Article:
LONDON (Reuters) - Britain reported its biggest daily increase in coronavirus cases since June 12 on Thursday, although for now infection rates remain well below those in Spain, France and other parts of Europe suffering a second wave of the disease.
The government said 1,522 people received a laboratory-confirmed positive COVID-19 test result on Thursday, up from 1,048 on Wednesday, and announced a tightening of restrictions on some overseas travel.
Britain has suffered Europe’s highest death toll from the disease, due largely to a failure to control its spread in the early stages of the pandemic.
A further 12 people were reported dead on Thursday, taking the death toll on the British government’s preferred measure - which counts people who died no more than 28 days after their first positive test result - to 41,477.
Britain had not recently seen the same increase in cases as in many other parts of western Europe, where lockdown restrictions began to be lifted earlier.
However Thursday’s daily new case total is now the highest since before non-essential shops reopened to the public in England on June 15, and restaurants and pubs resumed operations on July 4.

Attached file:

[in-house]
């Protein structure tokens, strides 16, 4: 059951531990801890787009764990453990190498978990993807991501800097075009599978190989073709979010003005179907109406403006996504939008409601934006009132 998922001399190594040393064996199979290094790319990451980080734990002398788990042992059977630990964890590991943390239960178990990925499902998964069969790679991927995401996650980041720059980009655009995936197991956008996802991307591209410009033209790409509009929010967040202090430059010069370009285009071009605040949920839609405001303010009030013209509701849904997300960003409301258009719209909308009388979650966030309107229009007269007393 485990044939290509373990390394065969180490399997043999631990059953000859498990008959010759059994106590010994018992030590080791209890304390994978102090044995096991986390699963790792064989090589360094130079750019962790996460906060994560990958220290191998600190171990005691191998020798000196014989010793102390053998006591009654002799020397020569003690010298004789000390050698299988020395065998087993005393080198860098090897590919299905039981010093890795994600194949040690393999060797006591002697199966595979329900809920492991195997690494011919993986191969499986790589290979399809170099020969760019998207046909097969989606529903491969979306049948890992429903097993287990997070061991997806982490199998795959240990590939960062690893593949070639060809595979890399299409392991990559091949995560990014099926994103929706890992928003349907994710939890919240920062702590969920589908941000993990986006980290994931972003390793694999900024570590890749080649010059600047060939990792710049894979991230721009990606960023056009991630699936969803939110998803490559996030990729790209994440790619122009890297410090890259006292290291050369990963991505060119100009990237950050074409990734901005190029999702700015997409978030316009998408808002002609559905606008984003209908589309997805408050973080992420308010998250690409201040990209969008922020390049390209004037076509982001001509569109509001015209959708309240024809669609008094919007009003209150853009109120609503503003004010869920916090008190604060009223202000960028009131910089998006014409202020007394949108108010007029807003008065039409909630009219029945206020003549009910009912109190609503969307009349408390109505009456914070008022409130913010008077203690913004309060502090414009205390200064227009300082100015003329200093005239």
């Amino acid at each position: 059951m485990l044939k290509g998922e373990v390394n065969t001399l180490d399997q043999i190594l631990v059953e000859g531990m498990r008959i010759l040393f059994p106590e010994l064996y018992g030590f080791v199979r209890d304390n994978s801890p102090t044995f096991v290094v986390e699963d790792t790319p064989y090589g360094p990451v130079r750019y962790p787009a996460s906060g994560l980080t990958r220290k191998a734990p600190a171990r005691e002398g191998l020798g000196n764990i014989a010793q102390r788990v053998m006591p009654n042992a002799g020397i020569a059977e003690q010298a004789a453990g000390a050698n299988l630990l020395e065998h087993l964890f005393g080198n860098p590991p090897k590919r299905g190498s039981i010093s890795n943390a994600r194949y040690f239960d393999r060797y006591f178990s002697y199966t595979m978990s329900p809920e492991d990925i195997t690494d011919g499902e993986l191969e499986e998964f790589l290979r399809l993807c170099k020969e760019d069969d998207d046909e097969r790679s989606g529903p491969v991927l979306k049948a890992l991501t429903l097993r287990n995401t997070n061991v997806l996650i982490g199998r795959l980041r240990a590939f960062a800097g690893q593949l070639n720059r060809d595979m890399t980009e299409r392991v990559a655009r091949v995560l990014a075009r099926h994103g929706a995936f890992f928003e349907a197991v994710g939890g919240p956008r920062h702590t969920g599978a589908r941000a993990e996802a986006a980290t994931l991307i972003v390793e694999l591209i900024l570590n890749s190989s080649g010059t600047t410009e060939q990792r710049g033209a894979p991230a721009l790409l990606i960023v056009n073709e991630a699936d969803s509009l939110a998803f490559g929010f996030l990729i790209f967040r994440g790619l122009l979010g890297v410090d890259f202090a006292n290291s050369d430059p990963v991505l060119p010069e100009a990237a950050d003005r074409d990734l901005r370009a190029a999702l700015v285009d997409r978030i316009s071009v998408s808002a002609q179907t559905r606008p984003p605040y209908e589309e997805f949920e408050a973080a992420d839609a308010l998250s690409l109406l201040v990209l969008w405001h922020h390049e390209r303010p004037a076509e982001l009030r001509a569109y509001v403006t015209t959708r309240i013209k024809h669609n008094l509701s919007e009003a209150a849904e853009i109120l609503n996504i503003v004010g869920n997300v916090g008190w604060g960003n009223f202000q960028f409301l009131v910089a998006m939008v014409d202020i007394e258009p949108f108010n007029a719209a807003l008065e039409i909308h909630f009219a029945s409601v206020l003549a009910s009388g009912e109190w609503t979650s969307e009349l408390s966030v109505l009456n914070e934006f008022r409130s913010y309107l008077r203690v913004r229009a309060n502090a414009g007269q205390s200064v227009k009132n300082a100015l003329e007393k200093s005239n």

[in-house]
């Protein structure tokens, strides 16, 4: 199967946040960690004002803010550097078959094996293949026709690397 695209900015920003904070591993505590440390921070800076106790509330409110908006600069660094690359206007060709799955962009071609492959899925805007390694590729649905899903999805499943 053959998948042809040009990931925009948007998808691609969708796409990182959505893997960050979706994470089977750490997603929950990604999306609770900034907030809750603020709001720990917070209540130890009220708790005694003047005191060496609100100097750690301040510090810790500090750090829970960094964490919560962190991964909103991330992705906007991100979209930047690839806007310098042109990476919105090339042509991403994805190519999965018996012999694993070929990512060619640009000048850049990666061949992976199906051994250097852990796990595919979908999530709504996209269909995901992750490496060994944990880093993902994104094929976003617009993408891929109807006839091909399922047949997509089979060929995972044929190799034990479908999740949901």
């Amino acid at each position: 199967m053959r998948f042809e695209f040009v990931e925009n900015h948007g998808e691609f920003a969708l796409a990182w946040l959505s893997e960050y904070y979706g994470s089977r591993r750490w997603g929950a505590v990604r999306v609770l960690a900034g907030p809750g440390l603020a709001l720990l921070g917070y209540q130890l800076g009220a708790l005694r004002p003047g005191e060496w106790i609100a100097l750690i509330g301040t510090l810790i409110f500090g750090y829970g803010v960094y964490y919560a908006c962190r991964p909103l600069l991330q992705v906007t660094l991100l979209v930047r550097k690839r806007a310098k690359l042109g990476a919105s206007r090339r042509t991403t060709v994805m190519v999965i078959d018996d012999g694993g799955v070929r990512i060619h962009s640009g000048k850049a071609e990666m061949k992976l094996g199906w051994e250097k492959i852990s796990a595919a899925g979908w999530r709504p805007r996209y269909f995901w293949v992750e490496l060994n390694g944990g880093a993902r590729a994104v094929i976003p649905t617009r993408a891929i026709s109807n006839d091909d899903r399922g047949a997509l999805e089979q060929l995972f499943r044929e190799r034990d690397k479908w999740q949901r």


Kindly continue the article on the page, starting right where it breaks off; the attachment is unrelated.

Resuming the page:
France reported 5,429 new daily cases on Wednesday, prompting its government to order the mandatory wearing of face masks across Paris from Friday, and Spain reported 3,781 cases on Thursday.
Some 6,115 new people tested positive for COVID-19 in England in the week to Aug. 19, down 8% on the week before and the first decrease since the start of July, figures from the government’s test and trace operation showed on Thursday.
Deaths from all causes in England in the week to Aug. 23 showed no statistically significant excess compared with previous years, according to public health data.
The government has offered incentives for people to dine in restaurants through August, in a bid to boost economic growth, and Prime Minister Boris Johnson wants more workers to return to offices when English schools reopen next week.
By contrast, the number of countries British people can travel to without having to quarantine has steadily fallen.
Transport minister Grant Shapps announced on Thursday that anyone arriving in England from Switzerland, the Czech Republic or Jamaica after 0300 GMT on Saturday would need to quarantine themselves for 14 days.
Spain, France, the United States and the Netherlands are other major travel destinations that are already affected.
Reporting by Paul Sandle; editing by Kate Holton and Sarah Young
Our Standards: The Thomson Reuters Trust Principles.